Two Labs Close In on 'God Particle'

CERN, Fermilab find 'bumps' in data that could be Higgs boson particle
By Mark Russell,  Newser Staff
Posted Jul 25, 2011 5:11 AM CDT
A spokesperson for the European Organization for Nuclear Research (CERN), Guido Tonelli, speaks to journalists at the Royal Society in central London earlier this year.   (Getty Images)
camera-icon View 1 more image

(Newser) – Science teams in both Europe and America are reporting promising new data in the hunt for the elusive Higgs boson particle—the so-called "God particle" believed to give mass to matter that remains the only particle predicted by the Standard Model of physics that has not yet been seen in experiments. So far, researchers are only calling them "excess events." But unusual "bumps" in the data were detected in particle collisions around 130-150 gigaelectronvolts at CERN's Large Hadron Collider in Switzerland, reports Nature.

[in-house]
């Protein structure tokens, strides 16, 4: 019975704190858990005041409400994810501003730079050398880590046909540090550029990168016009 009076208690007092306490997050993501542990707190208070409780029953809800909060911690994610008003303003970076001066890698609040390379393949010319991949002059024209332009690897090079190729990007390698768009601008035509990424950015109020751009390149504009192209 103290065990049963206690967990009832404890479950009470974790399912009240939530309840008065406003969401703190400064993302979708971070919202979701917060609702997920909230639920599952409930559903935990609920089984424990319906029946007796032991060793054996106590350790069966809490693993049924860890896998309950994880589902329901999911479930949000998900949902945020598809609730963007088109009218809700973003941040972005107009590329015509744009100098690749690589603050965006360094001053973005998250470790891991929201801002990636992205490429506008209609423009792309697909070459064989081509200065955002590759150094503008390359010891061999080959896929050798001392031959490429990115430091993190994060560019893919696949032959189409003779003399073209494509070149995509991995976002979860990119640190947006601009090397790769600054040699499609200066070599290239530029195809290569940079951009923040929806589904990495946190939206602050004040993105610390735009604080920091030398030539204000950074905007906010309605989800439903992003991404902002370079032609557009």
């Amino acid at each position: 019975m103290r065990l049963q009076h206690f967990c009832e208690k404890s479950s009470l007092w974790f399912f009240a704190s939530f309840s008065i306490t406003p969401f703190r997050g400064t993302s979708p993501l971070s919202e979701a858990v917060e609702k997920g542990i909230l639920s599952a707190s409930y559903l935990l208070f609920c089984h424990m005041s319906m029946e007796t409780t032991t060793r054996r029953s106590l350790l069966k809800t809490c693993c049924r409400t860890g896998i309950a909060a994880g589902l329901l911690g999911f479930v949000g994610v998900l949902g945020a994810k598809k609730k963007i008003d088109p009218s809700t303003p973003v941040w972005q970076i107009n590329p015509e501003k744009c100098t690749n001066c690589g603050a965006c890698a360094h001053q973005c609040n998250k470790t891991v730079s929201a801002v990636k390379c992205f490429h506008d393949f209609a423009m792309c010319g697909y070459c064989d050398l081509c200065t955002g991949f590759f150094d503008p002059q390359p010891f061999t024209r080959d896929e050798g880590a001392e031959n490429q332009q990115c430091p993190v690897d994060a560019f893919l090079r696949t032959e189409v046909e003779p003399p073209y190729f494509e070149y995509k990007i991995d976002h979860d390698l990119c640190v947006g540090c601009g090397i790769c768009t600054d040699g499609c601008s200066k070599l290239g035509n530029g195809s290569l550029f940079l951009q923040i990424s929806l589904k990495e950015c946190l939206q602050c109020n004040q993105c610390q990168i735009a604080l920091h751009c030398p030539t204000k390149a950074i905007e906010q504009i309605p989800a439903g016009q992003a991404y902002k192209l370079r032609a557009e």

"I'm excited," says a spokesman for CERN. "We have been working in this field for 20 years and now in a matter of months we'll know the answer." Meanwhile, Fermilab, the Illinois-based physics lab, also reported getting some similar results over the weekend. "No reputable scientist is going to tell you anything more than 'this is very, very interesting, and we'll keep an eye on it.' But it is indeed very, very interesting," says one researcher at Fermilab, according to MSNBC's Cosmic Log.

My Take on This Story
Show results without voting  |